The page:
22. It was a dickens of a job A very difficult job Shakespeare used this weakened form 'Dickens' for 'devil' or 'devilkin' in The Merry Wives of Windsor 'I cannot tell what the Dickens his name is' Act 3 Scene 2
23. Have a butchers To look at something Much Cockney Rhyming slang leaves out the word that actually rhymes to confuse the uninitiated. This goes back to 'butcher's hook', which rhymes with 'look'
24. Haven't seen you in donkey's years In a long time. The longevity of donkeys and the length of their ears
25. Taking the Mickey To make fun of someone. As so often in rhyming slang, the actual rhyming word, Mickey 'Bliss' is left out. Some sources claim he was a 1950s BBC radio personality, but Mr Bliss remains elusive
26. It's raining cats and dogs Raining very hard indeed. An instance of rhyming slang with frogs, after they were whipped into the air during a storm and came back down again with the rain (as testified to in historical accounts)
27. Horses for courses Different people suited to different things. Horses perform better on certain courses. A horse that does well on a damp course may not do so well on a dry course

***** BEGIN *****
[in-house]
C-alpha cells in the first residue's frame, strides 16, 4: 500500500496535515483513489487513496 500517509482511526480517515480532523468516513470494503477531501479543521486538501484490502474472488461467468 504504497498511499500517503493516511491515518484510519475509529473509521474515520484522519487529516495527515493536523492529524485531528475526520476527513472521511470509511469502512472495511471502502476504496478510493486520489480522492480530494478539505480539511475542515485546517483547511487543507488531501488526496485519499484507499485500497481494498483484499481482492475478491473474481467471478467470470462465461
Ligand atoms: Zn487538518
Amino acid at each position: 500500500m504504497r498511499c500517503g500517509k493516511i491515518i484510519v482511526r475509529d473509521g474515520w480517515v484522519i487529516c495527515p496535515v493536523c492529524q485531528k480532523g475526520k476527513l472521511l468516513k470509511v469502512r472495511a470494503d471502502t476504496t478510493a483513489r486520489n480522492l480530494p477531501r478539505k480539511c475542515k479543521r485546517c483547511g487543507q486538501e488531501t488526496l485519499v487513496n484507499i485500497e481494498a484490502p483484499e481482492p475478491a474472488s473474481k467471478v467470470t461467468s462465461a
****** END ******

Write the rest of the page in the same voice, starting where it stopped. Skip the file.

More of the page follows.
28. Red herring Something misleading. To train young hunting dogs to follow a scent, the carcass of a cat or fox or, at a pinch, a smoked and salted herring (of a reddish colour) would be dragged along the ground. There is also the suggestion that it would have been used to see if the dogs would be put off the scent they were meant to follow
29. Win hands down To do something without a great effort. In horse racing, a jockey winning comfortably does not need to use a whip and can ride to the finishing lines with his 'hands down'
30. Point Blank Very close up and right on target. From the French 'point blanc', referring to the white circle at the centre of the target for archery or shooting practice. The meaning of being right on target was therefore the original meaning before it came to signify close up, from where it is easier to hit the 'point blanc'